4. Student feedback/evaluations
    The usual 15 students attending a Thursday feedback session do not necessarily represent a majority opinion.  Feedback in such a forum is mainly anecdotal and representative of a sampling of the numbers.  A more accurate picture is given by the online questionnaires that the entire class (approximately 140 students) fills out after a subject committee.  The student must complete the online questionnaire in order to receive his/her interim score.  Dr. Merrick has approximately 30 pages of evaluations printed out per committee.  In these questionnaires, each student rates a lecture (the computed score represents the average of 140 students’ assessments) and provides additional comments.  The comments are especially useful when they point out what teaching tool—for example, the introduction of a particular patient—served to drive home an item.  Only the subject committee chair sees these composite online evaluations.  There are two overall evaluations for each subject committee:  1) the computer-generated questionnaire completed by all students, and 2) the Student CME letter put together by six students after soliciting feedback from their classmates.
    Dr. Nosek recommended having a committee to review the online questionnaire evaluating the subject committee.  The questionnaire keeps getting longer and longer in an effort to gather more data, while the students would like to condense the evaluation and reduce the length of time it takes to complete.  Dr. Nosek would like to see a standardized questionnaire that could be used from committee to committee so that we could compare results.  Dr. LaManna suggested getting examples from other universities.  Those people interested in being on a committee to review the online questionnaire evaluating the subject committee, please contact Lois at lsk2@po.cwru.edu.
    Regarding the issue of professionalism, several discussants referred to instances of highly inappropriate comments from students about faculty lecturers.  This is one reason that the online questionnaires are “filtered” through the subject committee chairs to decide what feedback should be forwarded to their faculty.  Sometimes a summary of the feedback prepared by the committee chair is helpful.  Also, there are instances of having up to 100 different lecturing faculty in a committee.  Students are requesting photos of the one-time lecturer in such a committee to jog their memories when completing evaluations.  Credibility of the online questionnaires was raised, being that there is a high return on evaluations, yet few students may actually be attending the lectures.  Dr. Merrick stated that approximately 80% of the students are attending all classes in Year I.  There is a “no opinion” option on the online questionnaire for the student who did not hear a specific lecture.  Dr. LaManna mentioned that the issue of relaying student feedback to faculty falls under the jurisdiction of both the CLC and the CME.  Perhaps the CME could become involved since student feedback impacts faculty development.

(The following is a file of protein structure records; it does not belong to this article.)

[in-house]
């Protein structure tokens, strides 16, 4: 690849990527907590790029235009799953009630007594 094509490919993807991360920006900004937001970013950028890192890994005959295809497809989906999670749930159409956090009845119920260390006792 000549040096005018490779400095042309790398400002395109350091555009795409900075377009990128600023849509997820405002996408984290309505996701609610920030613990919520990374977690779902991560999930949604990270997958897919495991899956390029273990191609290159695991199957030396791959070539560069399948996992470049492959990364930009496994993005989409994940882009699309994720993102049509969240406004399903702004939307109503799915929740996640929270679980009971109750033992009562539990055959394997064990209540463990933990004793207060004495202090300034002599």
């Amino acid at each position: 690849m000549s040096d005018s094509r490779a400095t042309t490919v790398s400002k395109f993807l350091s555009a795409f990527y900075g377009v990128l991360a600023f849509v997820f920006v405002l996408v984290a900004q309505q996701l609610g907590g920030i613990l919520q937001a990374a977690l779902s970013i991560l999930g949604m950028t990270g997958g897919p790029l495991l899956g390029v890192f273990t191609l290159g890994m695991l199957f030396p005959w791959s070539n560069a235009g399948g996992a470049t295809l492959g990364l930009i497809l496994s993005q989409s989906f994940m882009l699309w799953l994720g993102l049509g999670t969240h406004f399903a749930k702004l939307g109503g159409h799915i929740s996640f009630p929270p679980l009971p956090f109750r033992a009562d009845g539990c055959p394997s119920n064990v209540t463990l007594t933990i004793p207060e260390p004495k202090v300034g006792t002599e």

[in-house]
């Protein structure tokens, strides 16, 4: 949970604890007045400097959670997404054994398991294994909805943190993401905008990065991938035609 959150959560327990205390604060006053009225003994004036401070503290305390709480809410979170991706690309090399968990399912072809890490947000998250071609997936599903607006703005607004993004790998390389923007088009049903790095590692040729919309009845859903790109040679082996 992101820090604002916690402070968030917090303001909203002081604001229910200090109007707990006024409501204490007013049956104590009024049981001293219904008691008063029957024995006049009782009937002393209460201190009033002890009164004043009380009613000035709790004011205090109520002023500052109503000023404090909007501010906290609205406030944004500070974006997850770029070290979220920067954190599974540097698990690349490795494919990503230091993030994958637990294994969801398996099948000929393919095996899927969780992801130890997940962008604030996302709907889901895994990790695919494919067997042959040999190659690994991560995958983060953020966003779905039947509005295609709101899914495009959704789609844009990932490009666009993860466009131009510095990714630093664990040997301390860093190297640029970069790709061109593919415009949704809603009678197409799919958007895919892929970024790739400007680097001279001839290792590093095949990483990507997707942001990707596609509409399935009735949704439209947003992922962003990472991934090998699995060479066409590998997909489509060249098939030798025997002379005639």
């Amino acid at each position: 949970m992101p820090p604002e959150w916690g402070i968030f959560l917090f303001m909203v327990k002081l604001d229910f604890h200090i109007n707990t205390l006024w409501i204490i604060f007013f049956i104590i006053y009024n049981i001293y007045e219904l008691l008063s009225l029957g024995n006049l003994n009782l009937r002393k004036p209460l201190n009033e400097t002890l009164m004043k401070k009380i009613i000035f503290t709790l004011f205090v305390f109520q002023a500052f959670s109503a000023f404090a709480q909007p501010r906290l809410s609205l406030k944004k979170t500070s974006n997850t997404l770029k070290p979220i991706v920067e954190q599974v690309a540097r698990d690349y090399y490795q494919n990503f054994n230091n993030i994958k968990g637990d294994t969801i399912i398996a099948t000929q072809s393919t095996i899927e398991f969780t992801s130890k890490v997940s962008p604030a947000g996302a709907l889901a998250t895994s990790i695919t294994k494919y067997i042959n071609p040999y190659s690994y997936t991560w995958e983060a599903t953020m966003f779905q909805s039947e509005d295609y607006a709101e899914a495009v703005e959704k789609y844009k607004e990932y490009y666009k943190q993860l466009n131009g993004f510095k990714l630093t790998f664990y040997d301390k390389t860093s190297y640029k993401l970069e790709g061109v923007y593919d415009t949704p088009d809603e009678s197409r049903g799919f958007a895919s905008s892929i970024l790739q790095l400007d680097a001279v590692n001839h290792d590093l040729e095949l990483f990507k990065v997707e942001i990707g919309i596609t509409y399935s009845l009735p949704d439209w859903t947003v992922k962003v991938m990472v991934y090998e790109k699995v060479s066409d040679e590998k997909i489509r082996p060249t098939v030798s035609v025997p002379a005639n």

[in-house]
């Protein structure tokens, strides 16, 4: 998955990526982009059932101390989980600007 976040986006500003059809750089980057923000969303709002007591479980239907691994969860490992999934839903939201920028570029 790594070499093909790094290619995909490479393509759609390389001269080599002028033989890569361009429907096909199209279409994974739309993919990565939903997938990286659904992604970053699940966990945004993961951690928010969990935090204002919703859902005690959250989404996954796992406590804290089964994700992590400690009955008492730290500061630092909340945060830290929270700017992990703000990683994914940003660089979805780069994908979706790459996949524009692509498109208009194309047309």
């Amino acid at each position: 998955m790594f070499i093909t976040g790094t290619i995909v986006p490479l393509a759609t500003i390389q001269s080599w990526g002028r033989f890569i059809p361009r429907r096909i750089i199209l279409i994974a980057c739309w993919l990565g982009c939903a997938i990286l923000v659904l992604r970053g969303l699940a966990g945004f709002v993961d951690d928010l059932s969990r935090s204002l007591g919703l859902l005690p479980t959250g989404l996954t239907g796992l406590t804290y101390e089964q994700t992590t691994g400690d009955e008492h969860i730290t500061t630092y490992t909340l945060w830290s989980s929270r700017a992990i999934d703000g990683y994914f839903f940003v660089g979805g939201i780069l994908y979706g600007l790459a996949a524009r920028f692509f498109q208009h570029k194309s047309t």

5. Upcoming CLC debate over mandatory attendance in the longitudinal committees
    Year IV student representative Ms. Abbie Miller recalled that her class did not have to pass Gross Anatomy, Histology, or Pathology.  However, she felt the majority of the students went to the lab.  There was an appreciation that someone donated his/her body for students to learn.  In her opinion, the textbook seemed more valuable than the lab in general.  She did, however, learn the most when the residents were in the lab.  She recommended increasing the number of residents in the anatomy lab if attendance becomes mandatory.  Dr. LaManna replied that whenever possible, we try to have Neurosurgery, ENT, and Orthopedics residents in the labs.  The Orthopedics residents are required to participate.  They have to take the exam and get graded.  Dr. Merrick promised that the CLC would not require attendance and then not have sufficient resource people in the lab.  Quality as well as quantity of the residents is important, too.

  1. Dean Berger’s plans to use Mount Sinai as a clinical teaching site
    The actual building is being torn down.  The site has the potential to house a clinical teaching and evaluation site similar to that of NEOUCOM.  It could be especially useful in preparing students for the USMLE Step 2½.  It could eventually be home to the anticipated end-of-third-year performance-based OSCE.  Dr. Linda Lewin and Dr. Terry Wolpaw are chairs of the committee dealing with the new clinical teaching site.

See Curriculum Revision Update section.

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This page was last updated on 04/15/02 by John Graham.